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March 8 - May 2, 2006

Film and Autobiography

Director in Person
March 8 (Tuesday) 7 pm

Tomorrow and Tomorrow (Demain et encore demain)

Directed by Dominique Cabrera
France , 1997, color, 79 min.
French with English subtitles

As her relationships with her husband and son were falling apart, Dominique Cabrera decided to film every day of the year to “make contact with something other than my fear.” She uses the diary format to explore questions of her own identity as presented through various roles (i.e, mother, daughter, lover, filmmaker). She also reveals the more subtle details which make up daily life, in addition to grappling with more serious emotional problems. The result is a compelling reflection on the art of daily life.

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Director in Person
March 11 (Friday) 7 pm

The Milk of Human Kindness (Le lait de la tendresse humaine)

Directed by Dominique Cabrera
France/Belgium, 2001, color, 94 min.
French with English subtitles

After giving birth to her third child, a woman flees her household and hides out in her neighbor’s apartment. As her husband searches desperately for her, the young mother takes comfort in the kindness of her neighbor and envies the woman’s respectability, not realizing that her caretaker is having an affair with a married man. An offbeat, romantic, black comedy, the film features strong performances from Cabrera’s ensemble.

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Director in Person
March 15 (Tuesday) 8:15 pm

Gina Kim’s Video Diary

Directed by Gina Kim
South Korea/US , 2002, color, 154 min.
Korean and English with English subtitles

When Gina Kim turned 22, she decided to leave her home in Korea and not return. Taking advantage of an opportunity to study abroad, she was anxious to escape her mother’s authority and avoid a similar fate as an overweight, underappreciated housewife. Traumatized by her decision, the filmmaker began to develop symptoms of anorexia and proceeded to document her mental decline and eventual recovery. Combining video performance art with intimate home-movie diary, this self-documented coming-of-age story demonstrates how video technologies can be used to capture the most intimate, confessional voice of a filmmaker.

March 19 (Saturday) 6 pm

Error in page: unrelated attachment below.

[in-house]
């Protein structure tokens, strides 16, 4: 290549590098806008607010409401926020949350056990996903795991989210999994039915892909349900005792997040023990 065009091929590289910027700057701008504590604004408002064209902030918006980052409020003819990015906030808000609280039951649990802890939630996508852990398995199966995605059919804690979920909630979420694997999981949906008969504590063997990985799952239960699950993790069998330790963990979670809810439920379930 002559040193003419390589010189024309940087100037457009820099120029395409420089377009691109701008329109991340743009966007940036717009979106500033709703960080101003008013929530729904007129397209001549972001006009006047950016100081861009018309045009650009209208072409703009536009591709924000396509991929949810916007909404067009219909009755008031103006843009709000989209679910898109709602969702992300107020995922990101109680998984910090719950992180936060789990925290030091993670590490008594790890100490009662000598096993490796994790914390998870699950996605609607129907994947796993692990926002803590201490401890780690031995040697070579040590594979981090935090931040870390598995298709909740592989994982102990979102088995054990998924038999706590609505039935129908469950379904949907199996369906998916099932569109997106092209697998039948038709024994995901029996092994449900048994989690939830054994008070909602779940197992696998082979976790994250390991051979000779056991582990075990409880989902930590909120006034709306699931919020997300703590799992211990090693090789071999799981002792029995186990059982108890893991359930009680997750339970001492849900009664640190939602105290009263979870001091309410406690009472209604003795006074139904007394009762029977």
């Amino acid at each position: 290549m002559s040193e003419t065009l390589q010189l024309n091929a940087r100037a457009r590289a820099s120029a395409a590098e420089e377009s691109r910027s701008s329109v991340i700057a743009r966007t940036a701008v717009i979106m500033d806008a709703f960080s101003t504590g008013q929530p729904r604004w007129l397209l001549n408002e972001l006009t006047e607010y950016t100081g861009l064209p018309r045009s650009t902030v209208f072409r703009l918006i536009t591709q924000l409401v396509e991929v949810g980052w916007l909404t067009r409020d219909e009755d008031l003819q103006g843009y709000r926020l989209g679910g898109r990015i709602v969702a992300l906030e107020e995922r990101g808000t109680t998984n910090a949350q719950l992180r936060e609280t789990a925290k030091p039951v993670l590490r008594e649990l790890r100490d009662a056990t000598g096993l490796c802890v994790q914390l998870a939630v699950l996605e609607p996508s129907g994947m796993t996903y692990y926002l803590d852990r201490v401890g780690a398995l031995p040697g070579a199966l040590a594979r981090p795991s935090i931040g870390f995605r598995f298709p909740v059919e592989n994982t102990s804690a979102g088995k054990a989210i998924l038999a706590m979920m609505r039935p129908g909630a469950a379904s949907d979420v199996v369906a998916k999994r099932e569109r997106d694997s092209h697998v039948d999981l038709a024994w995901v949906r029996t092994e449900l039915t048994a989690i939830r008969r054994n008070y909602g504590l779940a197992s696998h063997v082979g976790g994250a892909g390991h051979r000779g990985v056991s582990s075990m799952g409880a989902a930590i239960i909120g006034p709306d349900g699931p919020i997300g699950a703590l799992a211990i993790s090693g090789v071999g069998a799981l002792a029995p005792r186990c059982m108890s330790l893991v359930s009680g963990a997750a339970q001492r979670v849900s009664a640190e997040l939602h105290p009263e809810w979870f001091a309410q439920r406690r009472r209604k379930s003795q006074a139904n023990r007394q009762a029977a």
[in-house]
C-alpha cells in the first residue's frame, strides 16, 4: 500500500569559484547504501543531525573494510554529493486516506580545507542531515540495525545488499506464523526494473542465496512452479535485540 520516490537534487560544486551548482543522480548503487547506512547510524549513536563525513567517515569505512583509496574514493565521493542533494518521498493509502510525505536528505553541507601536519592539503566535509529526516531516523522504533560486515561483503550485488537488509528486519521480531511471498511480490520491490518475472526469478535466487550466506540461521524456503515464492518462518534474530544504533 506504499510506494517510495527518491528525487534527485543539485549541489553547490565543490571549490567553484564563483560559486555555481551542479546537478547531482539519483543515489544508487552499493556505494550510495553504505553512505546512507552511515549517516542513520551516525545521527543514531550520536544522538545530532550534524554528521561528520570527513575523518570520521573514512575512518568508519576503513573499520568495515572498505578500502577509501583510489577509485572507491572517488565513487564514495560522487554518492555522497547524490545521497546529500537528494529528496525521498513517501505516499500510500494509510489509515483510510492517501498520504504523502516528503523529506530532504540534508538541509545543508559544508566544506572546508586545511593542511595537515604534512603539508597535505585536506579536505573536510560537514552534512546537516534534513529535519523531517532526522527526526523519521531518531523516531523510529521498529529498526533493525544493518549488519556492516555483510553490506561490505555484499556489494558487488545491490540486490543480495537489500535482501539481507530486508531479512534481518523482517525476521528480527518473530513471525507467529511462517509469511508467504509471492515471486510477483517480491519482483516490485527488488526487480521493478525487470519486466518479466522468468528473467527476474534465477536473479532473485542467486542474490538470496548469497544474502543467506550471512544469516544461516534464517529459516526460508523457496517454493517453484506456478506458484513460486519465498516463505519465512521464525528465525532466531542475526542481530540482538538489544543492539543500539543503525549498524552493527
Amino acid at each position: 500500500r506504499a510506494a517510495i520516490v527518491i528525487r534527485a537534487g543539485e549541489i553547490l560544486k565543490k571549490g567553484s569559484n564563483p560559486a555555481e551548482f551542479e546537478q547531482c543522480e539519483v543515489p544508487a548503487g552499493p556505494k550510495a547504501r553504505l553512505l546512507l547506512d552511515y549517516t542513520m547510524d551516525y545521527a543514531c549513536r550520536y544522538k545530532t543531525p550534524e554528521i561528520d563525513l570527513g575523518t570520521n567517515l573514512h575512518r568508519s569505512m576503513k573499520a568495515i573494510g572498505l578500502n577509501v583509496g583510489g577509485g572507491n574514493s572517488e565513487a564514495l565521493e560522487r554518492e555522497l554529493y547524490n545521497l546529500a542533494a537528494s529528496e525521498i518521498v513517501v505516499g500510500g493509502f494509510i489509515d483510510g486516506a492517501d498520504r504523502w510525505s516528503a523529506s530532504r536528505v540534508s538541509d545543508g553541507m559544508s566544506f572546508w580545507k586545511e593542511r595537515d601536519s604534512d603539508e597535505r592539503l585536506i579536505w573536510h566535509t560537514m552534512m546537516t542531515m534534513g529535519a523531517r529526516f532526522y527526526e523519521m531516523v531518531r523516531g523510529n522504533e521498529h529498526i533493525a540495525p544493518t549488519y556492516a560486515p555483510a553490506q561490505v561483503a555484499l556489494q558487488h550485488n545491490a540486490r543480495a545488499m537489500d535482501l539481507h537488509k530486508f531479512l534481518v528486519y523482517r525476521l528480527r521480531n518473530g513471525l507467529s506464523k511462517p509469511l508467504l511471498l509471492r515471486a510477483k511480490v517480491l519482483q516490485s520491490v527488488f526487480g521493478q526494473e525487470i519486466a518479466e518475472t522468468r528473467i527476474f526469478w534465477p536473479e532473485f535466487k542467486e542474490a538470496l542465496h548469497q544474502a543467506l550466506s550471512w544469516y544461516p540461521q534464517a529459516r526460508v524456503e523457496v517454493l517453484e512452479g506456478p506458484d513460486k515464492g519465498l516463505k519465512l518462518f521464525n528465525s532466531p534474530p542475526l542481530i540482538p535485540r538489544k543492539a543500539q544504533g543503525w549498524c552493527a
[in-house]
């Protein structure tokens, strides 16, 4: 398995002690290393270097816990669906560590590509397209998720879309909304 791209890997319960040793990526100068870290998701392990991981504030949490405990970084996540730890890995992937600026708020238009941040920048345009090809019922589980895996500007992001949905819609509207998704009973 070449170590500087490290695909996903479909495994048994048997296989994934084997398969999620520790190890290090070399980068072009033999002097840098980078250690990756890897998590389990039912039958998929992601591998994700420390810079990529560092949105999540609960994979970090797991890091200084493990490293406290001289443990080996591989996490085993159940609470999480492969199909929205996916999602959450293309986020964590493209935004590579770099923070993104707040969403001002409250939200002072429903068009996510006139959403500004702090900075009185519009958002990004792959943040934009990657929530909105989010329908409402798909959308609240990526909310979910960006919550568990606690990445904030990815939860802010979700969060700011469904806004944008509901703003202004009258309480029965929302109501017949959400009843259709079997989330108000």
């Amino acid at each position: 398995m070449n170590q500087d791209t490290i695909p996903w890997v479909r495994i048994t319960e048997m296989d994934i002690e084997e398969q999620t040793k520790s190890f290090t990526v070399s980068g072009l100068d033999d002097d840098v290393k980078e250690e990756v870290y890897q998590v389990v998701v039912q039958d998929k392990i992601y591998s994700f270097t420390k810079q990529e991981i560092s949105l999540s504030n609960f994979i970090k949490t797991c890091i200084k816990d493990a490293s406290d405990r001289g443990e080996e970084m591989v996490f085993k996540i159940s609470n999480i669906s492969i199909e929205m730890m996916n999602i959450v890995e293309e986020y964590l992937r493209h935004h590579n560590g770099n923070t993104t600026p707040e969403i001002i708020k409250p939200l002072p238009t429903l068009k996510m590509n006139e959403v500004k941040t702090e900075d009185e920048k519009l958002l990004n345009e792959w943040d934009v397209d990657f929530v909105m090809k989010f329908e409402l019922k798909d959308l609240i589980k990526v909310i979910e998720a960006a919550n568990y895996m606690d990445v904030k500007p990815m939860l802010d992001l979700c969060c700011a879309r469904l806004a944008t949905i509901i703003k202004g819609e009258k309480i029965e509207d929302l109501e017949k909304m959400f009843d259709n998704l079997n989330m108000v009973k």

March 20 (Sunday) 6 pm

Diary (Yoman)

Directed by David Perlov
Israel, 1983, b/w and color, 330 min.
English language version

Shot over a ten-year period, Diary is not only the political, professional, and personal diary of a man, but is a testimony on the turbulent reality of a war-torn country, Israel. In six chapters, Perlov travels to Tel Aviv, Paris, London, and finally to Brazil, where he was born. The film is also a family diary in which Perlov records the coming of age of his two daughters, Yael and Naomi. He meets with Claude Lanzmann, Isaac Stern, Joris Ivens, Andre Schwartz-Bart, Irving Howe, and Klaus Kinski. An extraordinary mixture of home movies, political documentary, and cinéma-vérité, Diary is a unique work. Ten years of shooting and five more of editing have resulted in a film which has the spontaneity and apparent arbitrariness of a snapshot but which is as carefully composed and graded as a finished masterpiece.

These screenings are co-presented with the Consulate General of Israel to New England and the Boston Jewish Film Festival.

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March 22 (Tuesday) 9:15 pm


Directed by Jean-Luc Godard
France/Switzerland, 1994, color, 63 min.
French with English subtitles

As Godard once remarked, "The cinema is an x-ray machine in which one photographs one’s own disease." In his moving self-portrait, we discover that the disease has a name: cinephilia. Made on the cusp of the centennial of the cinema and the director reaching his mid-sixties, JLG/JLG captures the complexity and brilliance of Godard’s work in film as it touches on a multitude of concerns, from memory and painting to the Swiss Alps, money, and tennis.